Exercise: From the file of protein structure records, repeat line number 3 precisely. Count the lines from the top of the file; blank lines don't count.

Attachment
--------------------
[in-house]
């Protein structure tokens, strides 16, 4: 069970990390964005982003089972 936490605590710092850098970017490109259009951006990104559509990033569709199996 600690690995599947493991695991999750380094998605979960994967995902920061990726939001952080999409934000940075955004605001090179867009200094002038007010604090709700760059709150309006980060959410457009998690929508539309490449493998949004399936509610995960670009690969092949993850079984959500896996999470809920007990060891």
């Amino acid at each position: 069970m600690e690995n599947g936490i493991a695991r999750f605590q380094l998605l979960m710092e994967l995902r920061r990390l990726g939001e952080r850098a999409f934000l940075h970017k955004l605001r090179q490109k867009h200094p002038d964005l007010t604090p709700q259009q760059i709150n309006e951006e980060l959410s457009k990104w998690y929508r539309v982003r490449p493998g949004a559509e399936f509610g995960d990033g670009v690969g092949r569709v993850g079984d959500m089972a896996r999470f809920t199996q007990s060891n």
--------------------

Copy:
């Amino acid at each position: 069970m600690e690995n599947g936490i493991a695991r999750f605590q380094l998605l979960m710092e994967l995902r920061r990390l990726g939001e952080r850098a999409f934000l940075h970017k955004l605001r090179q490109k867009h200094p002038d964005l007010t604090p709700q259009q760059i709150n309006e951006e980060l959410s457009k990104w998690y929508r539309v982003r490449p493998g949004a559509e399936f509610g995960d990033g670009v690969g092949r569709v993850g079984d959500m089972a896996r999470f809920t199996q007990s060891n």